Nine and Fairfax to launch APEX premium mobile exchange as MCN walks away



Publishers Nine Entertainment and Fairfax Media will today announce the launch of a premium programmatic exchange for mobile ad inventory, called the Australian Premium Exchange (APEX), as the two publishers seek to try to curtail the growing power of the likes of Google and Facebook in online advertising space.

Mumbrella understands that the mobile exchange move is a first step, with ambitions for APEX to eventually include desktop ad inventory as well.

APEX was originally conceived as a joint venture between Nine and Fairfax, with the Multi Channel Network (MCN) being brought in around the middle of the year. However, the pay-TV sales house is understood to have walked away from the exchange within the last fortnight, ahead the formal announcement expected later today.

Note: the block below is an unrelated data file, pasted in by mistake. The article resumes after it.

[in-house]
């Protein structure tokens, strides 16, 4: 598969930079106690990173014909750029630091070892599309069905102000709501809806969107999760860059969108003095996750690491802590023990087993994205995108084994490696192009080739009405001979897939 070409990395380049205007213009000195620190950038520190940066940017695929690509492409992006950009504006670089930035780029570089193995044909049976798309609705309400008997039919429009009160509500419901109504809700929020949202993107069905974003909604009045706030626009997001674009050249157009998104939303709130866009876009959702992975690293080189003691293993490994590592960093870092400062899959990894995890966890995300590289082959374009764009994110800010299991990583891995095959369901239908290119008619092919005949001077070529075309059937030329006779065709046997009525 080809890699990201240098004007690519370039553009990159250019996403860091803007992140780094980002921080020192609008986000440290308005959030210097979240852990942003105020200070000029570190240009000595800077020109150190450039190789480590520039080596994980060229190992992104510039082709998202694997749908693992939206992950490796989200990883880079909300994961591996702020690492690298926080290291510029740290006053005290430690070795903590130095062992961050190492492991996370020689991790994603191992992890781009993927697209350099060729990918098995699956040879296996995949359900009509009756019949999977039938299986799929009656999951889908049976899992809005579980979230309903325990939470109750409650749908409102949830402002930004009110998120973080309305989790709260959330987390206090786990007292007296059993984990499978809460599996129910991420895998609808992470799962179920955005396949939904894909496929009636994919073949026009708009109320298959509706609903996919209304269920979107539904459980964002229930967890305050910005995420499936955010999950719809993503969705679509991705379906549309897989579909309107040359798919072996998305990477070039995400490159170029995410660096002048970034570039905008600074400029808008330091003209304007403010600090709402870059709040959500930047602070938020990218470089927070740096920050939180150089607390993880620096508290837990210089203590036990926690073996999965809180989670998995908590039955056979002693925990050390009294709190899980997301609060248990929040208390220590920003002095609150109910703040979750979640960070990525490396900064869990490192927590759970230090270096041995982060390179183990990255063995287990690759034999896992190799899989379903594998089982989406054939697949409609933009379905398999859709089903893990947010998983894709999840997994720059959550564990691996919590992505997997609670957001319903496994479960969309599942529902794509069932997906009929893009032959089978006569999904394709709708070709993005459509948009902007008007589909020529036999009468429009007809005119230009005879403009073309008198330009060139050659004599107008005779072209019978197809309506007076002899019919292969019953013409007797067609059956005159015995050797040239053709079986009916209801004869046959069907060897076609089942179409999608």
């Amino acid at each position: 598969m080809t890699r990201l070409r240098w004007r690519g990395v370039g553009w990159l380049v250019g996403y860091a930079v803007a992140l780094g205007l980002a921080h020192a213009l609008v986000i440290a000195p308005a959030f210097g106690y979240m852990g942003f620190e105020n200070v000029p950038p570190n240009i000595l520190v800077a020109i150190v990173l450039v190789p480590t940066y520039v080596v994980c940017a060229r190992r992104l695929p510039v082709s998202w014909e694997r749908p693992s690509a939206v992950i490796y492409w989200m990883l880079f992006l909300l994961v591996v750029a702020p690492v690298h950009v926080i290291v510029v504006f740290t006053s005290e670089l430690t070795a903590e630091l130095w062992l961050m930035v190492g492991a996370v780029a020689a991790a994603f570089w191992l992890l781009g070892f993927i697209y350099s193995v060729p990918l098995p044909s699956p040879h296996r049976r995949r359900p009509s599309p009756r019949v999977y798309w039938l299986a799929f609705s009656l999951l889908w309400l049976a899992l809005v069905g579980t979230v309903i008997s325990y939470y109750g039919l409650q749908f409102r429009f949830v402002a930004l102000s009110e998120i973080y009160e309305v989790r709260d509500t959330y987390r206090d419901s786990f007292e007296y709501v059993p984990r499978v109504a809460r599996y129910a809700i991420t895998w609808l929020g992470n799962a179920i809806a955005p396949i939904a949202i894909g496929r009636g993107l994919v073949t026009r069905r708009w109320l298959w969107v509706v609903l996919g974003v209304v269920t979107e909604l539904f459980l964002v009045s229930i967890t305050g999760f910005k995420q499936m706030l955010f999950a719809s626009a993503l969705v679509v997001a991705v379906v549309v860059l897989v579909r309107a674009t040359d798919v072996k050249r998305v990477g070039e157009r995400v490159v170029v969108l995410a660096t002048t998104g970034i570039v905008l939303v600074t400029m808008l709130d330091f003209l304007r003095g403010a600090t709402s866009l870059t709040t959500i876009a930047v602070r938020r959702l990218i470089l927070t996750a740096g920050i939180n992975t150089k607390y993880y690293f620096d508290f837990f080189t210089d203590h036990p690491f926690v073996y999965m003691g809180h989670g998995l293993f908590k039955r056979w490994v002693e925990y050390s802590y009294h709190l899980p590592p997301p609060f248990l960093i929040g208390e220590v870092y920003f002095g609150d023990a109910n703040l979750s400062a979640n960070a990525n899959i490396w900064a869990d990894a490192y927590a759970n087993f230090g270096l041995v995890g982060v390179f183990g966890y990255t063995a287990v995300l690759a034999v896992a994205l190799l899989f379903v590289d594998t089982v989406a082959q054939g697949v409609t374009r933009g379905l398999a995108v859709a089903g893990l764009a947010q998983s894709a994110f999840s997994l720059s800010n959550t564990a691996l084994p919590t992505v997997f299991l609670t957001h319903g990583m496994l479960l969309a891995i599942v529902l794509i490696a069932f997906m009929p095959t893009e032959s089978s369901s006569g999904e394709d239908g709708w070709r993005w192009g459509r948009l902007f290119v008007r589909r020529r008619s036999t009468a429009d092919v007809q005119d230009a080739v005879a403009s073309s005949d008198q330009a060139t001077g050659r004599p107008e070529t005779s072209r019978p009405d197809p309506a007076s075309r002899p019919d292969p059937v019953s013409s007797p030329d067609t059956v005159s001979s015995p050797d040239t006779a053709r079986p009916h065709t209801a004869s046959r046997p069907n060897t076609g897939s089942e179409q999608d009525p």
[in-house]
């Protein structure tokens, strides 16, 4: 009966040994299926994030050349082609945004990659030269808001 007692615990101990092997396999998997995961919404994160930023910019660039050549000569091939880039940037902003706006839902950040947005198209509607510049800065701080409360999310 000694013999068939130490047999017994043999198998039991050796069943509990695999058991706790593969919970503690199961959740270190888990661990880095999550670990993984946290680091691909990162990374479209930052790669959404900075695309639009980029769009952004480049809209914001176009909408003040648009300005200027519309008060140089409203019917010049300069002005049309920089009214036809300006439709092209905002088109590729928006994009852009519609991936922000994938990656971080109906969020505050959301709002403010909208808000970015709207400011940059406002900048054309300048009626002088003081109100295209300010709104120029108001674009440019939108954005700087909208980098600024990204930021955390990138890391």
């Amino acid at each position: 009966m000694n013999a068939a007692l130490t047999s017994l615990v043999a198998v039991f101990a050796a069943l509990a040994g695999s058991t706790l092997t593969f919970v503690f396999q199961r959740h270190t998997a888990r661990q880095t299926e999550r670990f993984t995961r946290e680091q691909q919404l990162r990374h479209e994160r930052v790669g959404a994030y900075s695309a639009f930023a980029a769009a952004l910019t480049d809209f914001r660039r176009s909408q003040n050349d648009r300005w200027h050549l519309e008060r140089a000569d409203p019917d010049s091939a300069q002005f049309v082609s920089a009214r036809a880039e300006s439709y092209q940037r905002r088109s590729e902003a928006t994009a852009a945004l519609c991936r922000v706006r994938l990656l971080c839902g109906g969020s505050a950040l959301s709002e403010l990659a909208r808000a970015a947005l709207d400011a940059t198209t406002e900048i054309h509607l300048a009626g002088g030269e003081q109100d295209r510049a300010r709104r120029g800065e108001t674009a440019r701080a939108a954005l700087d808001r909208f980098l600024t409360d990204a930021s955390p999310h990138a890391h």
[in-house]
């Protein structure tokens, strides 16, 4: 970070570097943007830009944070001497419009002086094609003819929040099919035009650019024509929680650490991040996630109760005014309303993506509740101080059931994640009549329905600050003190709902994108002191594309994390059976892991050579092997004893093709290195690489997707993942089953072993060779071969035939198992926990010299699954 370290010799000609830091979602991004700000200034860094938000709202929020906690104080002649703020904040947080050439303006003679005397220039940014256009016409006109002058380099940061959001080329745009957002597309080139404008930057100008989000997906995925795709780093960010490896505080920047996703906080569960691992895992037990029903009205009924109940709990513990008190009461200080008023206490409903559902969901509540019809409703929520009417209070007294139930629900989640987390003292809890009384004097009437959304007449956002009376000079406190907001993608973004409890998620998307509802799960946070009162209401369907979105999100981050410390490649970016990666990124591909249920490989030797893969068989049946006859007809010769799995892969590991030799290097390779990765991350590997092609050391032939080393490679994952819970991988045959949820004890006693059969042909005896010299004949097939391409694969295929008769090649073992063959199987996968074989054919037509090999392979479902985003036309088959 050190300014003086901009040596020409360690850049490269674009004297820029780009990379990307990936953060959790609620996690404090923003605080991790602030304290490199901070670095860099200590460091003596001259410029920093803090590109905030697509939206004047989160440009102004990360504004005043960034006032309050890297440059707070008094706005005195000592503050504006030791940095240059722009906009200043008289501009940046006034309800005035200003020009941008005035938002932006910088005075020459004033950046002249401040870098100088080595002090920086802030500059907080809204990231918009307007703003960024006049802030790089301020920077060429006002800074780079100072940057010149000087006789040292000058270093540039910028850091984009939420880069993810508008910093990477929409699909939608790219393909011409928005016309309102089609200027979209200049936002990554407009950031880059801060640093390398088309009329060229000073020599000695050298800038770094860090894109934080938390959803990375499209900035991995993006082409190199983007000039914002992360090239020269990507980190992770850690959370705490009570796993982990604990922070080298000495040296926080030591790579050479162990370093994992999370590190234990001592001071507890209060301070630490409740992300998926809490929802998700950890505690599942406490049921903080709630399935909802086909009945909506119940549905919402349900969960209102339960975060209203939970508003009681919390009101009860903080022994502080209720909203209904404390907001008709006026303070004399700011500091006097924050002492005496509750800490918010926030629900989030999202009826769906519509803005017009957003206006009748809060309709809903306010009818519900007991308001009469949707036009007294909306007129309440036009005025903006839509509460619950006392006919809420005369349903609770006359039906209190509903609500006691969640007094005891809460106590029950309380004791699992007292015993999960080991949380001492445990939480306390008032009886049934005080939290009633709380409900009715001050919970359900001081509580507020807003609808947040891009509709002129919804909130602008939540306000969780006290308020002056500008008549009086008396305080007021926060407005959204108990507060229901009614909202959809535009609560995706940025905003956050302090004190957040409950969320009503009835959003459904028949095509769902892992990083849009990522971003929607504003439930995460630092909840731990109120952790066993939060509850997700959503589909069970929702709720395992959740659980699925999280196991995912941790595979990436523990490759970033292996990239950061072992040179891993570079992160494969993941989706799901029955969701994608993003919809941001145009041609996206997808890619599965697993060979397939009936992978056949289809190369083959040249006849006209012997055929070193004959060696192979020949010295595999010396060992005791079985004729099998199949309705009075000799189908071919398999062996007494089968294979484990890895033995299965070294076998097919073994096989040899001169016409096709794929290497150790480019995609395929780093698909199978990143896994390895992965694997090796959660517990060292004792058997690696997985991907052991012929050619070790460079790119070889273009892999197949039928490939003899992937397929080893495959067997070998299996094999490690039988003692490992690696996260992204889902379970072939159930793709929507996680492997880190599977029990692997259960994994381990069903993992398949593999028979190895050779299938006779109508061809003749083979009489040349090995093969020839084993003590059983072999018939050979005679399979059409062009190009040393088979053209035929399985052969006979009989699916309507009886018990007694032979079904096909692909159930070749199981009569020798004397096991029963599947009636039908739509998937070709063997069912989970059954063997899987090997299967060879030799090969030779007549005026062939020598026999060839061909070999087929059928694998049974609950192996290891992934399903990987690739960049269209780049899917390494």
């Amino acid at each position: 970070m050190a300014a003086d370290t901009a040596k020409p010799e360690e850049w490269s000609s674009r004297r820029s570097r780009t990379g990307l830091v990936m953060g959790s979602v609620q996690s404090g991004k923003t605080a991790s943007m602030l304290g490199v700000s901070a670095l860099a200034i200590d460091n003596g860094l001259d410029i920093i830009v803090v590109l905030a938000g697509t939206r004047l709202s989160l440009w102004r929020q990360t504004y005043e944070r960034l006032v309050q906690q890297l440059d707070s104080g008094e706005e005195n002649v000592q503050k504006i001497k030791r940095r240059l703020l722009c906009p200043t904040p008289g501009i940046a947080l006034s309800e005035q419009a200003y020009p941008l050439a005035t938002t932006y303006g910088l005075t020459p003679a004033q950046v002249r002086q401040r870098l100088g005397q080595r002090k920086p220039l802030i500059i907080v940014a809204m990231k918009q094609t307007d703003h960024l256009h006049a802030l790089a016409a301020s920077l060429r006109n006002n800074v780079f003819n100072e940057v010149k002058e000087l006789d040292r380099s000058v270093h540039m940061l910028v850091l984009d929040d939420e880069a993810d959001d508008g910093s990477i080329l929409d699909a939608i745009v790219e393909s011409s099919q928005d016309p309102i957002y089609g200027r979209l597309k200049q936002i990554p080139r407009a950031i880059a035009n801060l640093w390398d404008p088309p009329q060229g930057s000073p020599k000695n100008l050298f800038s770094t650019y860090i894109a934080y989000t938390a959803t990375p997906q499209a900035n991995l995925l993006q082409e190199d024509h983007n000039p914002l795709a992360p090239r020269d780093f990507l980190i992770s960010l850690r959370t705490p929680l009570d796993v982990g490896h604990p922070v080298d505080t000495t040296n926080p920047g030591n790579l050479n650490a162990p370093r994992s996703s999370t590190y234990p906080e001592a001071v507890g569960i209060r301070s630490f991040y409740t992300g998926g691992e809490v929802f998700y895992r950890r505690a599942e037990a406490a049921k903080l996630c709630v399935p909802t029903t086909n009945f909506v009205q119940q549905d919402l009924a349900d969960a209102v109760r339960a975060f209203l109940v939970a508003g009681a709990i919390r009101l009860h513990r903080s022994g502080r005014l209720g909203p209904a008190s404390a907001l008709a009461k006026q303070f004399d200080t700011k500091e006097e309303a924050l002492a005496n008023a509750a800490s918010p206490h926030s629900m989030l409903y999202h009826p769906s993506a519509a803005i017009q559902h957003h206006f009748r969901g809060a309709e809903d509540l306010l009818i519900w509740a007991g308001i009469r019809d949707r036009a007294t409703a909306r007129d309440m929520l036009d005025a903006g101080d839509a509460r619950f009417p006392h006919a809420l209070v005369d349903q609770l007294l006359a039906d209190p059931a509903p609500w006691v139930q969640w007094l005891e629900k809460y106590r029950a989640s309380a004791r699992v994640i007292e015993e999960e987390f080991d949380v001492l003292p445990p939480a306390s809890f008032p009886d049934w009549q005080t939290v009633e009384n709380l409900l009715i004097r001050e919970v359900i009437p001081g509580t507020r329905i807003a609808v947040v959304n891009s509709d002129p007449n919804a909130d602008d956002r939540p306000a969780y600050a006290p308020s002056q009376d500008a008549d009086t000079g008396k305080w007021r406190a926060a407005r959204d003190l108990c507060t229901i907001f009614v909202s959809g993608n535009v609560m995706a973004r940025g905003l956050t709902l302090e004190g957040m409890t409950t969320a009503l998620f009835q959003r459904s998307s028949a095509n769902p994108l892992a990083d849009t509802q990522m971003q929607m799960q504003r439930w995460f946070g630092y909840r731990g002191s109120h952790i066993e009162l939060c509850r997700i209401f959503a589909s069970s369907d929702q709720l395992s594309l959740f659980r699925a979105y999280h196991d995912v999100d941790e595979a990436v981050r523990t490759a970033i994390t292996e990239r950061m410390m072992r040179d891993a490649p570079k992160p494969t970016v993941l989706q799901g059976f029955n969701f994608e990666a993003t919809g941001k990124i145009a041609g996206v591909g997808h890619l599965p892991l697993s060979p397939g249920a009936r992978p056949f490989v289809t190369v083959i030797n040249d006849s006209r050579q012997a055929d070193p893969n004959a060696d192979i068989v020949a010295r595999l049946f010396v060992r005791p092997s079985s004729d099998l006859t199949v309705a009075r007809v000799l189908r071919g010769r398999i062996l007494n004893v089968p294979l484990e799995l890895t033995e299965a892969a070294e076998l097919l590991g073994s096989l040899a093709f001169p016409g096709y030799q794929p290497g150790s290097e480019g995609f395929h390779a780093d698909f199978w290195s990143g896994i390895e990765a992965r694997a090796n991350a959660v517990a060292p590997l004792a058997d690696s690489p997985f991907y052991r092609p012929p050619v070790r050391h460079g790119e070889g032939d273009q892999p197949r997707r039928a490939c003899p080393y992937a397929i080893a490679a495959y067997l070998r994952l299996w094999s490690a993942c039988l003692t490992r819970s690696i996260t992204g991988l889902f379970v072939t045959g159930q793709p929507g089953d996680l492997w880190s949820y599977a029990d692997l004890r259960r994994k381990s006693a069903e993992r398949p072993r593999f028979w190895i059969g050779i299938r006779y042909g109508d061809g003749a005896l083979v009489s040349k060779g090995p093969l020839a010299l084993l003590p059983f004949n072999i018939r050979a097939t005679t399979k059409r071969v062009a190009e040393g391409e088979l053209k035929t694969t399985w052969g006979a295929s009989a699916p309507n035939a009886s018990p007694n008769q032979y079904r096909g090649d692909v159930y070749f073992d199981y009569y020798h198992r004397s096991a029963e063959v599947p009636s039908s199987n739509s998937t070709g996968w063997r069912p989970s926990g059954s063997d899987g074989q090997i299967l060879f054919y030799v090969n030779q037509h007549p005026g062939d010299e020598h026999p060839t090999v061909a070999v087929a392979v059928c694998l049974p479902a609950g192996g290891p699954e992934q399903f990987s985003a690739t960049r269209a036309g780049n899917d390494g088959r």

Chief operating officer of Nine’s digital division Mi9 Marc Barnett told Mumbrella APEX was not just about working with the remains of the previous attempt for a publisher’s exchange: “This is not pulling together what was left (of the premium publisher’s exchange). We have been big supporters of this concept for two and half years now and continue to believe its a good thing for the industry and for the publishers who contribute to it.”

APEX and Fairfax both declined to comment on MCN’s last minute withdrawal, while over the weekend MCN sought to play down its involvement telling Mumbrella that it had only been involved in the “early stages” of negotiations.